Dana Leong Trio at One New York Plaza
Lowdown Hudson Blues Festival 2012

City Noir: John Adams Leads Juilliard and Royal Academy of Music Orchestras

by Michael Cirigliano II

John Adams, Juilliard, Royal Academy of Music, Imogen Cooper, Avery Fisher Hall, Feast of Music

I’ve always admired the relationship fostered by the Juilliard School and London’s Royal Academy of Music [and not just because I’m a graduate of the latter]. It’s quite a testament to the current strength of international conservatory training that student musicians can meet once every several years for a side-by-side concert of professional-level caliber, and Wednesday’s concert at Avery Fisher Hall was certainly no exception.

John Adams led the combined orchestras in two heavyweight compositions, Respighi’s rich Roman Festivals and Adams’ own City Noir. Unfortunately, due to some disorganized ticketing procedures and the fact that this concert actually started right on time, I was only able to take in the Respighi from outside the hall doors, but the sight of the titanic orchestra [we’re talking 12 cellos and 10 basses alone!] was awe-inspiring.

All of the elements were present for a successful performance of this often-performed work: brilliant brass fanfares, led by an immaculate principal trumpet; glossy strings; and evocative writing for the percussion, piano, and celeste. As I mentioned when reviewing the Juilliard Orchestra’s final concert of the season in May, there is something special about the vitality of youth that makes performances of showboat pieces like these more satisfying to behold than those of most professional orchestras.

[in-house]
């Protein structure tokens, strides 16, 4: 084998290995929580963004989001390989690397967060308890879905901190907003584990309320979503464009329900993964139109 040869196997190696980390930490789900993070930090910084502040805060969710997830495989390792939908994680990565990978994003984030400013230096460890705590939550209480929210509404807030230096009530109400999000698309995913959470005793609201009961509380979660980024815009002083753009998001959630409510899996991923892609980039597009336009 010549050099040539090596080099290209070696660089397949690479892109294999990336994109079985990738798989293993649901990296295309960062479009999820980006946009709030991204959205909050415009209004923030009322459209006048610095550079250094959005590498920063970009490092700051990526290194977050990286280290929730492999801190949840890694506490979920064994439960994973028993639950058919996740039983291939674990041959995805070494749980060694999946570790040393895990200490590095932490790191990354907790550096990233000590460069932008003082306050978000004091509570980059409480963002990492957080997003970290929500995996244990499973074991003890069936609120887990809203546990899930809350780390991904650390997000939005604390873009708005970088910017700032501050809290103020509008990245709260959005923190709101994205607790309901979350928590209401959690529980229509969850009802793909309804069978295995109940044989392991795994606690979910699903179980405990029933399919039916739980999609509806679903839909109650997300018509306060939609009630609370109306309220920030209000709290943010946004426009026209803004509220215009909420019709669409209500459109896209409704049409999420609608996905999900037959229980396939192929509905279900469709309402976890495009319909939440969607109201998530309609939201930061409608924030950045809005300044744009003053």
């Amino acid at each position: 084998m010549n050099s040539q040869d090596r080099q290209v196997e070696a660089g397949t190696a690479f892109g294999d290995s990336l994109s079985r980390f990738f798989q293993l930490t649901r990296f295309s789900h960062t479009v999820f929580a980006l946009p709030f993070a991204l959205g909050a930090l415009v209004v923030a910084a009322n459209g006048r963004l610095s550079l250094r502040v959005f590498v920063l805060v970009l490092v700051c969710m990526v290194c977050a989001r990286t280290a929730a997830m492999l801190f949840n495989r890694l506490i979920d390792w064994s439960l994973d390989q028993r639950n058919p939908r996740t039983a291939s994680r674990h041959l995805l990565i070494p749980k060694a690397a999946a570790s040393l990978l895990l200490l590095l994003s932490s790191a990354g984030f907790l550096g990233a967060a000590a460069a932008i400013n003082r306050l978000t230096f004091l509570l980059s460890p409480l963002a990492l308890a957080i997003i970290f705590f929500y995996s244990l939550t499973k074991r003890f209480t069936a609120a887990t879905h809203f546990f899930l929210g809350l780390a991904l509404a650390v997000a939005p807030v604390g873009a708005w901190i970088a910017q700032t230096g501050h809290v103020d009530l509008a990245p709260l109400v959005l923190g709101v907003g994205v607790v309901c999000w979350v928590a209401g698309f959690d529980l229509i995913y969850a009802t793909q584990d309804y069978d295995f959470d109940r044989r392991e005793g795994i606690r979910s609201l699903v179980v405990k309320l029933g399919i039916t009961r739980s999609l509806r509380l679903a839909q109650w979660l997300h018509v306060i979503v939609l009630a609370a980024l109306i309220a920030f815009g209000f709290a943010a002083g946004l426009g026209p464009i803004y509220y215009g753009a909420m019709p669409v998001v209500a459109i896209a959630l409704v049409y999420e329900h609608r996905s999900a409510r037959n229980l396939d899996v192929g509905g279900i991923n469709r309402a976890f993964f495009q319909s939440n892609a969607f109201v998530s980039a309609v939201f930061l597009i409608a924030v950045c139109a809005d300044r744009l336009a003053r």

Although given a top-notch performance, Adams’ City Noir still failed to captivate my ears. It has taken on quite a busy performance life since its premiere by Dudamel and the Los Angeles Philharmonic, but even in this clear context, the piece is muddy and over-scored. Much of the work relies on atmosphere rather than content, which leaves the ear wanting to hear much more resolve than it ever receives. Virtuosic solo work from the alto saxophone and principal trombone were displays of incredible technique, but failed to provide more than a structured feel of forced improvisation. Still, Adams led the orchestra with deep confidence, and even the densest passages were delivered with precision.

The centerpiece of the concert was a brilliant performance of the Ravel Piano Concerto in G Major by the British pianist Imogen Cooper. Although best known for her authoritative Schubert interpretations, Cooper brought a great sense of vitality and clarity to her performance of the Ravel. Highly influenced by Gershwin’s Rhapsody in Blue, the concerto is spiky, rhythmic, and often relentless in its development of brisk musical materials.

Cooper’s technique held its poise even throughout the most energetic passages, but the real highlight was the very Viennese middle movement, in which a pianist’s sense of voicing makes or breaks the performance. Cooper performed as if it were an intimate Bach chorale she was discovering for the first time, accompanied by glorious solos from the orchestra’s various woodwind colors and French horns.

Amazingly enough, Cooper and Adams seemed to be just as thrilled to be working with the student forces as the students were to be playing with two of the most respected figures in modern classical music.